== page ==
In a freewheeling conversation with Siddharth Varadarajan, the celebrated historian discusses the place of nationalism in contemporary Indian politics, the role of the media and of the public intellectual
Siddharth Varadarajan: Is critical thinking in India somehow under threat? In posing this question, I had in mind not just overt or covert pressures from the state, or political figures or political authority, but also, in a sense, public attitudes. The growing tendency for the public to acquiesce in the state’s own intolerant attitude towards dissent, towards difference, the ease with which the middle class buys into hero worship, cult of personality, excessive valorisation of the nation; these are all very much a part of present day India.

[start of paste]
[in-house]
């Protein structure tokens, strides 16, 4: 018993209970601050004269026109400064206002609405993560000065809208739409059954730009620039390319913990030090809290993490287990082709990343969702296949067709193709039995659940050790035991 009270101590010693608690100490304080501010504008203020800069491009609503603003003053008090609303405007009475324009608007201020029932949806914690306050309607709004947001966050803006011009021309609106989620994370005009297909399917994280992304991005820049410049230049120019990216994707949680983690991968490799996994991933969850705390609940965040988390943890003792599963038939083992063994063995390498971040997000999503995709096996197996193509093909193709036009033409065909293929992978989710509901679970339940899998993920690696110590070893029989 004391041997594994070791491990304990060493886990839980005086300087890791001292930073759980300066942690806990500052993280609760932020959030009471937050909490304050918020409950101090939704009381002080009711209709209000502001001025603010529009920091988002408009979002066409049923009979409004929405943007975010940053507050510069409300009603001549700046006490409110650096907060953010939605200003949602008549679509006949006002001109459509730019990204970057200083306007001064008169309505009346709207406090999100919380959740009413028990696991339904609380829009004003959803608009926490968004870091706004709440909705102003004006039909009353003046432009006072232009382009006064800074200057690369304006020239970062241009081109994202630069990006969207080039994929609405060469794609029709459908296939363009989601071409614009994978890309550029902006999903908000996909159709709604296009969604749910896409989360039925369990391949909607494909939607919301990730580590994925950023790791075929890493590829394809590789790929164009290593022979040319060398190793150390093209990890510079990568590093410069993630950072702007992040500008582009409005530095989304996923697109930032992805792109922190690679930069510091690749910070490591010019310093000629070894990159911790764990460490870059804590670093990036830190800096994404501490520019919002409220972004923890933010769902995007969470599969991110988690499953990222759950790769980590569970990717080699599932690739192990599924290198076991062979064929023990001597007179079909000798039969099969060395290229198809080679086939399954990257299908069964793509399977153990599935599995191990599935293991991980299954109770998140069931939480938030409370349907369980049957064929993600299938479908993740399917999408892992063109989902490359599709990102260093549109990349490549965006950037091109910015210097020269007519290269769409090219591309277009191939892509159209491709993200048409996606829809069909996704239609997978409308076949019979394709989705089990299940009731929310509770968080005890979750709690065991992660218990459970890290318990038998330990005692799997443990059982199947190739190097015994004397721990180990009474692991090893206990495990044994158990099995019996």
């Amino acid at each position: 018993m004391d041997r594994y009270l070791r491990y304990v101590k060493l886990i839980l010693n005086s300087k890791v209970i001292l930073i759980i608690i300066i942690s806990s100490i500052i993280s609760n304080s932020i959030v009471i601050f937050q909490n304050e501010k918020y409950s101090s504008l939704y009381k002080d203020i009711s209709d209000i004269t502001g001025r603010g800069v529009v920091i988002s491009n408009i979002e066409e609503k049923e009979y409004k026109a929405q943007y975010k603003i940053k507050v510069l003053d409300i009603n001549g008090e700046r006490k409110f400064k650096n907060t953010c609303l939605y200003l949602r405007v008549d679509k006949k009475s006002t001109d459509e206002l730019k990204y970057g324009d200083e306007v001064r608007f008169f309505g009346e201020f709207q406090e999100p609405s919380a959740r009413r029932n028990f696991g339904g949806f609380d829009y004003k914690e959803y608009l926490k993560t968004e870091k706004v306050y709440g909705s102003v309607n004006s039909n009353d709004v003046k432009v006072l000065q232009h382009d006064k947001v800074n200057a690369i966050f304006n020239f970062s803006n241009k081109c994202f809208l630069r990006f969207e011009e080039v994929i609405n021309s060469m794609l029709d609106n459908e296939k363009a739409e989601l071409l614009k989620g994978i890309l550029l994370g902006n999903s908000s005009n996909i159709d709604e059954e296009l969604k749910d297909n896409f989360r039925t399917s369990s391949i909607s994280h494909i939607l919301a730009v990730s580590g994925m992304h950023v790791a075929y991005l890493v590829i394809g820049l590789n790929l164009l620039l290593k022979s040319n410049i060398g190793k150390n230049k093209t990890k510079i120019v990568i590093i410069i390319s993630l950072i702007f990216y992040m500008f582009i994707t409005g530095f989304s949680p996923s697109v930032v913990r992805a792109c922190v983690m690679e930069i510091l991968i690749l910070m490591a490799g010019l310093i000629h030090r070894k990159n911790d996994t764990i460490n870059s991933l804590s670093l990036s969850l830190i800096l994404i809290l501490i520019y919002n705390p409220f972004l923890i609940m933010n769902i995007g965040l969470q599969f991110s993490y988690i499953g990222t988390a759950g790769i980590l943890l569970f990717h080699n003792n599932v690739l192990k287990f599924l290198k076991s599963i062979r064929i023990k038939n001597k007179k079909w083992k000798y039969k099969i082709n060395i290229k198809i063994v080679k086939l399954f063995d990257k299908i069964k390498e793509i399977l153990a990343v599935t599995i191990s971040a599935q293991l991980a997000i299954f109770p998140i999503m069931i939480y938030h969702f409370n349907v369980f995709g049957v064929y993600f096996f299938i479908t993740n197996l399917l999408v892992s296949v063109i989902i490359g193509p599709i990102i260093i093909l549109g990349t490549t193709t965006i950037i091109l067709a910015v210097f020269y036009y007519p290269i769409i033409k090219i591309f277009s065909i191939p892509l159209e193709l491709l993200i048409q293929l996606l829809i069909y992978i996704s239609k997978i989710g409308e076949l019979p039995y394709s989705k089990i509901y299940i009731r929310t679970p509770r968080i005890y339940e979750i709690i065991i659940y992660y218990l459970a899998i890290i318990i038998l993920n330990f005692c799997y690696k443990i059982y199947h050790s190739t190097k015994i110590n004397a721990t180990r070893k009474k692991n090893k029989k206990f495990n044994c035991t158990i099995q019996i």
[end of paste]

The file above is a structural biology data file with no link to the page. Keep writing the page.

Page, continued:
If you look at the election of Donald Trump, or if you look at political trends in Europe, then clearly this may also be a global phenomenon. Of course, the ‘closing of the Indian mind’ has been going on for some time – I would say for longer than the tenure of the present government, you can trace it back a decade or longer. But there is a sense in which these negative trends have accentuated or sharpened over the past two and a half years. In 2015, we saw the debate over tolerance and intolerance – when artists, writers, cultural personalities mounted a critique of the government’s own toleration of violence, and its failure to act when minorities were being targeted – and the prickly way in which government ministers responded. And then in 2016, the attack seems to have shifted to the university. We saw the way events unfolded in Jawahar Lal Nehru University. I would say things have since moved on – we have a very toxic media environment where excessive jingoism seems to have become the norm and you have a situation where the executive branch of government is encroaching on virtually every countervailing institution this country has: the judiciary, parliament, the central bank, the media etc. Continue reading